Homeowners often misunderstand exactly what their home insurance policy covers. To avoid nasty surprises after a loss, make sure you know what is and is not covered by your policy.
Common home insurance myths include:
1. After a covered loss, insurance replaces everything.
Insurance pays for losses based on the terms of your policy. Some items, like jewelry, guns and furs, are excluded or receive limited coverage in a basic policy. You must buy extra insurance to fully cover these items.
In addition, a cash value policy factors in depreciation and pays only what your home and possessions were worth when the loss occurred. A replacement cost policy will pay the full dollar amount to replace all covered items.
2. Sewer backups are covered.
Most policies exclude sewer backups. Some offer limited coverage for backups originating off the property.
3. Mold damage is covered.
Again, most mold damage is excluded from a typical homeowner’s insurance policy. There may be some limited coverage, especially if the mold results from a covered loss.
4. Insurance is a waste of money if you don’t use it.
Insurance may be the one product you don’t want to get your money’s worth out of. It’s intended as a cushion in case of emergency. Too many small claims may increase your premiums or even get you dropped completely.
5. Filing a claim will increase your premiums.
The cousin to myth #4. While multiple small losses may trigger premium increases, one claim for a significant loss is unlikely to do so. The big loss is why you have insurance.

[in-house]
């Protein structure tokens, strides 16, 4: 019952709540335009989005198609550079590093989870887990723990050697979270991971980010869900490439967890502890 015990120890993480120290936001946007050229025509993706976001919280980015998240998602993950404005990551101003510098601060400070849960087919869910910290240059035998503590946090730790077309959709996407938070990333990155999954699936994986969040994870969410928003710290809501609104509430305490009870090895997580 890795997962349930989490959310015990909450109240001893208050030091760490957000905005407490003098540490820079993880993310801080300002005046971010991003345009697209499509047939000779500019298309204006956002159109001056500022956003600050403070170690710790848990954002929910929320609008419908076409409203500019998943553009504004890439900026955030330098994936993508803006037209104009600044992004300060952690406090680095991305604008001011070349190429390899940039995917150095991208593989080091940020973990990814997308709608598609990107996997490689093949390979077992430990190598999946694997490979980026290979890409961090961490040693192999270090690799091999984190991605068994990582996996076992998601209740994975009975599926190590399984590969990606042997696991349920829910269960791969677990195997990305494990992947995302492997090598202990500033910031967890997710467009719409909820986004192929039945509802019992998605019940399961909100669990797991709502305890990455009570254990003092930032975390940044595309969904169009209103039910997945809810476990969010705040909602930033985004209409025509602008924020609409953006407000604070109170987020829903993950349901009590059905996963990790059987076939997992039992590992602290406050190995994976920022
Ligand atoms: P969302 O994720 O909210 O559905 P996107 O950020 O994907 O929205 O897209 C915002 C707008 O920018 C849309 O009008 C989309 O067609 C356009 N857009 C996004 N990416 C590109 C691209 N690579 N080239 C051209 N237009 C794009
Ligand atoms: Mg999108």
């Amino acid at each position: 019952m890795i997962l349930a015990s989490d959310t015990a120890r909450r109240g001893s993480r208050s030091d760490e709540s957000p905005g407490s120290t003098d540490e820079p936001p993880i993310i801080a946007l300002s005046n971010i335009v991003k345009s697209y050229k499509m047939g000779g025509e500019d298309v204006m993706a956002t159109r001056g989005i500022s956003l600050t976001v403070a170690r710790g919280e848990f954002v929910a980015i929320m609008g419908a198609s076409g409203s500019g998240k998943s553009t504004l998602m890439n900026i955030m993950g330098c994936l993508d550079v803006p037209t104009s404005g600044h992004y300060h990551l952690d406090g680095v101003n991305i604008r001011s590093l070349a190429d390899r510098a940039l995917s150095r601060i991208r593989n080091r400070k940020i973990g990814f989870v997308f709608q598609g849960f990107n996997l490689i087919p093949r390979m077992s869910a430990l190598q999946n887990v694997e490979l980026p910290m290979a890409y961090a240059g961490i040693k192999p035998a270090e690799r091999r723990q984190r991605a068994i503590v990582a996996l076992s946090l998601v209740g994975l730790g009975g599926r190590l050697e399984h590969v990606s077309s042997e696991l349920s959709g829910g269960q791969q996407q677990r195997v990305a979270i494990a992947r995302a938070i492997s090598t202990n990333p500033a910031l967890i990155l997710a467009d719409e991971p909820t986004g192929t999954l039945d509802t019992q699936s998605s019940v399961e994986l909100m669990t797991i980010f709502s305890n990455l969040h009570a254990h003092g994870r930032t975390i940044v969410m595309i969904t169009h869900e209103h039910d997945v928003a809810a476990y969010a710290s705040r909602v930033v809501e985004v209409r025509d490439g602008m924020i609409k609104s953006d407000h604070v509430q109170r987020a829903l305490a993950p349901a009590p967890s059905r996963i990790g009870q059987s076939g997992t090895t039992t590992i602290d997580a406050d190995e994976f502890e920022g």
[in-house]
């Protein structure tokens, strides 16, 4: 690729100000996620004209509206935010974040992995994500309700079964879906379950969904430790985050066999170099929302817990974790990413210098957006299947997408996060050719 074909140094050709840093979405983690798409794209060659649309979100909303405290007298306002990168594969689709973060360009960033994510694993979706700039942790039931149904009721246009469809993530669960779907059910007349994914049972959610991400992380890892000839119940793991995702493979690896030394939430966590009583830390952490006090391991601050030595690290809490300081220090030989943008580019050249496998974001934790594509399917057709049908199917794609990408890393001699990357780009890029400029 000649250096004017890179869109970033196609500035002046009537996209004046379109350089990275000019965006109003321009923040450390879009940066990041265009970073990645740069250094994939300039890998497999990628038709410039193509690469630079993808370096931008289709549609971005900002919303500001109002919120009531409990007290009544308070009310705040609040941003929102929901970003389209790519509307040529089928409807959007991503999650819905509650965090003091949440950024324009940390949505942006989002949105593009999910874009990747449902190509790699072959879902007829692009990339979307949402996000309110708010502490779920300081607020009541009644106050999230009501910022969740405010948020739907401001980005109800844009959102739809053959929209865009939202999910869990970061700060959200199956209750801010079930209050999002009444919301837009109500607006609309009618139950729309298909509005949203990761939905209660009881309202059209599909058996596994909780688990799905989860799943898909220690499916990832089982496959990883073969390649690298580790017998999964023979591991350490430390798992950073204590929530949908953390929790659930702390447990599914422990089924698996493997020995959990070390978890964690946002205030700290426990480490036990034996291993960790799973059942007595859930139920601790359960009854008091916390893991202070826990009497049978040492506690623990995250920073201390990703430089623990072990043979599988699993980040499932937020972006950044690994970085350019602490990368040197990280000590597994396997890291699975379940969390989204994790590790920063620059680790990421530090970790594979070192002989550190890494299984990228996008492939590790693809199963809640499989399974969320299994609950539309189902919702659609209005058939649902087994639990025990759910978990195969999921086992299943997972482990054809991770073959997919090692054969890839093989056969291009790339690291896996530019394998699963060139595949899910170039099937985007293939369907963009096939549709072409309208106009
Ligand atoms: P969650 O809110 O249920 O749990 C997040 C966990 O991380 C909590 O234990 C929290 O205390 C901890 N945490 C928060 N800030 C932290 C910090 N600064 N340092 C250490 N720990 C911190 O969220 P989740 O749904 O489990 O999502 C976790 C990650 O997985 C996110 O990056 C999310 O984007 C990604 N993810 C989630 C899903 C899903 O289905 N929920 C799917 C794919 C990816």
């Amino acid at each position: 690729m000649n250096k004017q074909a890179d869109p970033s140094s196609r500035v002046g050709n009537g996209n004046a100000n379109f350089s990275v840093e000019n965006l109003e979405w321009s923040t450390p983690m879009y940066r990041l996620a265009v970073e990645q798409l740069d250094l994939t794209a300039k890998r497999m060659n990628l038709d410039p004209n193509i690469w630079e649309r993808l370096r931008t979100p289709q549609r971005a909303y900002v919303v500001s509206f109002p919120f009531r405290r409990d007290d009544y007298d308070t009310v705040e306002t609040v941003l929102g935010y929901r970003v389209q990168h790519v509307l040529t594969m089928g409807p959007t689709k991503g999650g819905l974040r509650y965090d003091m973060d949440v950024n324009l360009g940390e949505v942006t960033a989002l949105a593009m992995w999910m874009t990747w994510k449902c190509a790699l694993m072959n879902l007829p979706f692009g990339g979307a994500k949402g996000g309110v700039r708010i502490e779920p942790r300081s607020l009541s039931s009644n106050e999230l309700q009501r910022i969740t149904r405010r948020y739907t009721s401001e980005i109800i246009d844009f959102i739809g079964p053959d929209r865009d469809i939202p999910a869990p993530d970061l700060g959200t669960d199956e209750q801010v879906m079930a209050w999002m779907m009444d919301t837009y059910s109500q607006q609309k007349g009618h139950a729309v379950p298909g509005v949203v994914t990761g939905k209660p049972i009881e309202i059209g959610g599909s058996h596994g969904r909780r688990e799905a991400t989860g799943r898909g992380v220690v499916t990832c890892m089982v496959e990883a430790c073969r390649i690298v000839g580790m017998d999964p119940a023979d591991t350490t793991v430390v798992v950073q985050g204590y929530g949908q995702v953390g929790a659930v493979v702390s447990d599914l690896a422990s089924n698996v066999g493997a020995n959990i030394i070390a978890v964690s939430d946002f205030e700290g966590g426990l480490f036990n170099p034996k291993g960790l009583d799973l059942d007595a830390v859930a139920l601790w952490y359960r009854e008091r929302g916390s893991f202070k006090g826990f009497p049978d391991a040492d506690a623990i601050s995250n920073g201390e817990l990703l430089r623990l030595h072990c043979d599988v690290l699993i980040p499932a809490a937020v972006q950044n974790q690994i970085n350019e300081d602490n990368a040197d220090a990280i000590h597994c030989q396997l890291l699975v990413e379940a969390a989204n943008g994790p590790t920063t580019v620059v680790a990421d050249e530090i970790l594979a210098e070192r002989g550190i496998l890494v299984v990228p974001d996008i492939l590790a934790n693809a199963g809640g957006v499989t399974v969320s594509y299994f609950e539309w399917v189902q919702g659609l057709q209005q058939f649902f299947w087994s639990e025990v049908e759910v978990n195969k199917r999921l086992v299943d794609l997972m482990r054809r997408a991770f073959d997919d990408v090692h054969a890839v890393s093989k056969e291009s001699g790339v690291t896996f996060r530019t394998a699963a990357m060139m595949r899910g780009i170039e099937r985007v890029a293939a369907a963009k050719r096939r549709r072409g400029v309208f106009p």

6. Disaster insurance (flood, earthquake, etc) is not necessary, because the government will step in.
Government disaster relief typically covers only a fraction of the actual recovery costs, and you may find it difficult to pay both your mortgage – you do still have to do that – and additional living expenses while your home undergoes repairs.
Also, government aid consists of low-interest loans, not free money.
7. Liability insurance is unnecessary.
Liability insurance protects your assets if a guest is injured on your property, regardless of fault. Without insurance you could lose everything in a lawsuit.
8. A home’s purchase price is a good guide for determining necessary coverage.
The purchase price includes the land, which will still be there even if the building is a total loss. Home insurance should cover only the building and its contents.
9. The only way to save money is to get less coverage.
Skimping on coverage could be costly in the long run. Instead, look into discounts. Many companies offer them for having safety features like smoke detectors and burglar alarms, for insuring both auto and home with them and even for not smoking.
10. Insurance companies pay claims based on what you say you owned.
Insurers want proof of what you owned, and the more documentation you can provide (date purchased, price, serial numbers) the more likely you will be reimbursed. Create a list before a loss.